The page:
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CDC Reports Pneumonia, Influenza Mortality Rate Hits Epidemic Threshold

CLICK HERE - CDC - FLUVIEW - Weekly U.S. Influenza Surveillance Report

CLICK HERE - CDC - Weekly US Map: Influenza Summary Update

CLICK HERE - CDC - Situation Update: Summary of Weekly FluView Report

CLICK HERE - CDC - Past Weekly Surveillance Reports

healio.com - February 10, 2017

The mortality rate for pneumonia and influenza in the United States was slightly above the epidemic threshold during the week ending Jan. 7, according to CDC’s FluView.

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NIH Workshop Identifies Complex Health Problems Among Zika-Affected Infants

           

Credit: NICHD/NIH

CLICK HERE - JAMA Pediatrics - Bridging Knowledge Gaps to Understand How Zika Virus Exposure and Infection Affect Child Development

nih.gov - scienmag.com - February 20, 2017

Children exposed to Zika virus in the womb may face complex health and developmental problems as they grow older, according to discussions at a National Institutes of Health workshop. A summary of the proceedings, authored by researchers from NIH's Eunice Kennedy Shriver National Institute of Child Health and Human Development (NICHD), is available in the latest issue of JAMA Pediatrics.

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UTMB Scientists Uncover How Zika Virus Causes Microcephaly

           

utmb.edu - February 16, 2017

The findings are key to unraveling the mysteries of why the Zika virus causes birth defects

CLICK HERE - Stem Cell Reports - Differential Responses of Human Fetal Brain Neural Stem Cells to Zika Virus Infection

GALVESTON, Texas –A multidisciplinary team from The University of Texas Medical Branch at Galveston has uncovered the mechanisms that the Zika virus uses to alter brain development. These findings are detailed in Stem Cell Reports . . .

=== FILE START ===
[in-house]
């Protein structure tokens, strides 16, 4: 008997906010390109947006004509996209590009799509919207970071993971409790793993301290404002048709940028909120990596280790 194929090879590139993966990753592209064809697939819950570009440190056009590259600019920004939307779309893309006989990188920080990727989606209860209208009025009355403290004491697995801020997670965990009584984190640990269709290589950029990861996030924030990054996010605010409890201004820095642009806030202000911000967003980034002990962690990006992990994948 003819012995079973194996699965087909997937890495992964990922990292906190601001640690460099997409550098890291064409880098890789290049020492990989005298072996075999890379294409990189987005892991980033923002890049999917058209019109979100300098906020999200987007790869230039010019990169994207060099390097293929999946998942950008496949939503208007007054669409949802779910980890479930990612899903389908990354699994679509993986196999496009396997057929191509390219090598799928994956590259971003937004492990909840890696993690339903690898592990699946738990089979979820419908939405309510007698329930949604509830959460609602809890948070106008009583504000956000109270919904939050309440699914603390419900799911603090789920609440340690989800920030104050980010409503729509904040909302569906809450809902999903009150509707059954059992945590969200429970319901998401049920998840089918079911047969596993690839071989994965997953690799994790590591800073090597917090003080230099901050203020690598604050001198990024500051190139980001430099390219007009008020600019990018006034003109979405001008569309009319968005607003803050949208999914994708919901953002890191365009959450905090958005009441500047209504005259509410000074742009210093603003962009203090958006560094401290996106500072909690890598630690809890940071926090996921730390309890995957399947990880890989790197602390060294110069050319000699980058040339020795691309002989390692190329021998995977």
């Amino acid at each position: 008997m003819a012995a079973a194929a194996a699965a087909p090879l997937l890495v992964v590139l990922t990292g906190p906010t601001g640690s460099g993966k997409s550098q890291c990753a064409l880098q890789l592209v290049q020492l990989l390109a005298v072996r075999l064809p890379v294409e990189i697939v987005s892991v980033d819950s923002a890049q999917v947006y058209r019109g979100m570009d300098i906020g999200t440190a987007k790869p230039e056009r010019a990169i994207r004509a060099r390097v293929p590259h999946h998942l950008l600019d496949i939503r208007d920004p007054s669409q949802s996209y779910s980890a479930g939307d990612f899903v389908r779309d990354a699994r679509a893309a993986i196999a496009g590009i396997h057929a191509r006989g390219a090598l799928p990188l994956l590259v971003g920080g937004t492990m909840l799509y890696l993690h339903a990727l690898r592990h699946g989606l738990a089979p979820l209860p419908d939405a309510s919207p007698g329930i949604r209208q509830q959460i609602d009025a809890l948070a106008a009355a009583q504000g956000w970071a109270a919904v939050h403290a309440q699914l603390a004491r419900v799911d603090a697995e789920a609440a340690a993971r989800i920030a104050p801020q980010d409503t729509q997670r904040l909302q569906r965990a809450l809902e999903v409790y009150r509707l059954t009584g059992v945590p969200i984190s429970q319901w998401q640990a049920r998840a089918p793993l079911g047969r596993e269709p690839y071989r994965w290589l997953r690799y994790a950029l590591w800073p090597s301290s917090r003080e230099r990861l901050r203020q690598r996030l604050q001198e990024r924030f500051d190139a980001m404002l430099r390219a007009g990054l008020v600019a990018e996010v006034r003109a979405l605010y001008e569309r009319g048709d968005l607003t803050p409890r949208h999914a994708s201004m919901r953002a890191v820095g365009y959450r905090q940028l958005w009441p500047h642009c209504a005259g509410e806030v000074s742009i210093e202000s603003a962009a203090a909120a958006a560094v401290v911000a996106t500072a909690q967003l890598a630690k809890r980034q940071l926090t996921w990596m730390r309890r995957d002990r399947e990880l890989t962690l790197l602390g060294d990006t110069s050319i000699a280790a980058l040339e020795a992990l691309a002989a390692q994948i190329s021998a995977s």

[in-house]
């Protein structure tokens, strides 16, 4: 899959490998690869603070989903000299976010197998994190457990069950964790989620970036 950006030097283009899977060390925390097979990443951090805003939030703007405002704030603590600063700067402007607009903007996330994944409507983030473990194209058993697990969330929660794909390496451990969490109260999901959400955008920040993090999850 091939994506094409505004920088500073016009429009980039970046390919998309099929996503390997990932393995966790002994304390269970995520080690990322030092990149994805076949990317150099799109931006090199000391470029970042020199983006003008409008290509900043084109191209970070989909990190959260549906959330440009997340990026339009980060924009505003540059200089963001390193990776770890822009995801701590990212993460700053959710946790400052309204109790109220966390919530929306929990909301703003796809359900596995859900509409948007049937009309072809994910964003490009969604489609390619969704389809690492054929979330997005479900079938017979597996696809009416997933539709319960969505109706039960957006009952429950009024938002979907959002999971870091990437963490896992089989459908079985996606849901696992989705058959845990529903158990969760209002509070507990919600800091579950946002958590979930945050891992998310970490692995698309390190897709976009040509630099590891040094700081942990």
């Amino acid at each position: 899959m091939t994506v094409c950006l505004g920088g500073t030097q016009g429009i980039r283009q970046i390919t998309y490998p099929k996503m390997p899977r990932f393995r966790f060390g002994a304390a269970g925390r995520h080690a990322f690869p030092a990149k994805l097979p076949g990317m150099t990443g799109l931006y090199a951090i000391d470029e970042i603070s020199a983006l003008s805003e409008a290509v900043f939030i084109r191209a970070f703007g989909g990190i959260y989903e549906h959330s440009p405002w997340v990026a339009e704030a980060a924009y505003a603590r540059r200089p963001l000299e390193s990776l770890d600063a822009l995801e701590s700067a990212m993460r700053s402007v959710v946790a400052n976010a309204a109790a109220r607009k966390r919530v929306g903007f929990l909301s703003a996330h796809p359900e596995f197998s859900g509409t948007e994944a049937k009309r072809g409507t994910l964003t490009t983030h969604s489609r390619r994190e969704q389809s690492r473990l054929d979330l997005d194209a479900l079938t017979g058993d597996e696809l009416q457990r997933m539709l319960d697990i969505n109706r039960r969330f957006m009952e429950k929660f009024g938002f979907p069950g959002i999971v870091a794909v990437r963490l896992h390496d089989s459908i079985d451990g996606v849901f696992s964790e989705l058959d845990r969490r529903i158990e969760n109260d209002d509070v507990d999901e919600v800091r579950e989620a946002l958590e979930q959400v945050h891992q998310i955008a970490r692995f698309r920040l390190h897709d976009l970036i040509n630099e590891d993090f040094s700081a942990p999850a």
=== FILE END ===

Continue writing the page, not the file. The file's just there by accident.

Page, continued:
. . . Since a normal brain develops from simple cells called stem cells that are able to develop into any one of various kinds of cells, the UTMB team deduced that microcephaly is most likely linked with abnormal function of these cells . . .

. . . The researchers established a method of investigating how Zika alters the production, survival and maturation of brain stem cells using cells donated from three human fetal brains. They focused on the impact of the Asian lineage Zika virus that was involved in the first outbreak in North America in late 2015.

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The Mission to Stop Ebola: Lessons for UN Crisis Response

CLICK HERE - International Peace Institute - The Mission to Stop Ebola: Lessons for UN Crisis Response (28 page .PDF report)

reliefweb.int - February 15, 2017
ADAM LUPEL AND MICHAEL SNYDER

Executive Summary

The Ebola epidemic of 2014–2016 was a fastmoving, multidimensional emergency that pre - sented unprecedented challenges for the multi - lateral system. In response to the outbreak, which was spreading exponentially in Guinea, Liberia, and Sierra Leone, Secretary-General Ban Ki-moon established the UN’s first-ever emergency health mission, the UN Mission for Ebola Emergency Response (UNMEER). UNMEER was mandated by the UN General Assembly in September 2014 to scale up and coordinate the activities of the UN presence on the ground working to stop the outbreak, which eventually claimed over 11,000 lives.